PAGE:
I think it should be fair to say that opting out of an event doesn’t mean that you won’t feel left out for not going. Sometimes, sure, you may really have not wanted to care and won’t care after, but other times there are extenuating circumstances that drive the decision. In this case it is my health that kept me from attending a friend’s birthday party, and even though I chose not to go it still leaves that bitter taste of being left out of the fun. Some may argue that it was my fault that I didn’t go when I could have but I would argue that I couldn’t have gone. Midway through the week I had a mystery celiac reaction (the kitchen had been particularly messy so the source is unknown), and spent Wednesday crippled in pain on the couch- unable to even walk to my bedroom. Now although the pain would be better by Saturday, the recovery wouldn’t be so I told my friend whose birthday it was that I wouldn’t be able to go on Thursday when I was starting to be able to function again.
I think one of the things that I wish was more diversely understood was the impact that making health related decisions has emotionally on an individual with chronic pain. When we say we can’t go, we don’t take it lightly. Some days facing the pain is not as bad as others, you wouldn’t know that there was anything wrong. Others, the idea doing simple tasks around the house can be daunting. For the most part I like to be realistic with my friends, because I honestly cannot always function and will often have to cancel last minute or leave early unexpectedly. Where I can I do like to give as much notice as possible, it will disappoint them that they won’t see me but I know they understand. Unfortunately, knowing they understand doesn’t make the guilt for not being able to control an illness go away. It doesn’t take away that twinge of unfairness when you can’t participate in things like everyone else. It doesn’t stop you from feeling like one day everyone will just get fed up with you and your unreliability.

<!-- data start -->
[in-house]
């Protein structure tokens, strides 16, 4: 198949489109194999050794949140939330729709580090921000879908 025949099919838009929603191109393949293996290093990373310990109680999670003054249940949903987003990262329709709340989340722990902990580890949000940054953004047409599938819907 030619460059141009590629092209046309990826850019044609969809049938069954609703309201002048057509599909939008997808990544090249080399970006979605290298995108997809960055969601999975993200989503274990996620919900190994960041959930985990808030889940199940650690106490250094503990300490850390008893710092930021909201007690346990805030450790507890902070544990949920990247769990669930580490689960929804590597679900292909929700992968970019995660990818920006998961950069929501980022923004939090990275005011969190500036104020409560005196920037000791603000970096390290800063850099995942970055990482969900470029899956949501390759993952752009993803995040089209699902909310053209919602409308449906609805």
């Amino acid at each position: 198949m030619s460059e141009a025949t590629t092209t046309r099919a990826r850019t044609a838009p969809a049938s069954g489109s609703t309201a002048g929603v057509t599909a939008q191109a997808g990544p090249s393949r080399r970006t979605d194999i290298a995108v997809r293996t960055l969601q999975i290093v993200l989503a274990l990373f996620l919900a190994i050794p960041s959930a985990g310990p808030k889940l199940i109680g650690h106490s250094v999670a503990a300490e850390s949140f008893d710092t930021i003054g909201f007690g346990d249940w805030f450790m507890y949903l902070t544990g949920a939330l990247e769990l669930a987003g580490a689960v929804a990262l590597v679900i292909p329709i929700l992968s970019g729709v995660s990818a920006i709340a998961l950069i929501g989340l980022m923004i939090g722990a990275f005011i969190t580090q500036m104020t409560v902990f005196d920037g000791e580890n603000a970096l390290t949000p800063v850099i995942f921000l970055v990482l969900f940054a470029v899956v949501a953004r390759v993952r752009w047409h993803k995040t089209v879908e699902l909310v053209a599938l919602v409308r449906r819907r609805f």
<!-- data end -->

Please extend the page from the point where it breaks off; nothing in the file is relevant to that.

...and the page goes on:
I think that these emotions get underrated when we talk about the impact that chronic conditions can have on a person. At this point in an article I would give some insight or advice to help others like me. I’m sorry to say that I don’t know how to handle this one, but if you do, I’d love to hear it. Feeling like a burdensome disappointment is not anything I would wish on anyone, but it is a reality many of us face. If you ever meet someone who faces chronic pain syndromes or any debilitating health ailment, be compassionate and understanding– it is harder to live with than it looks.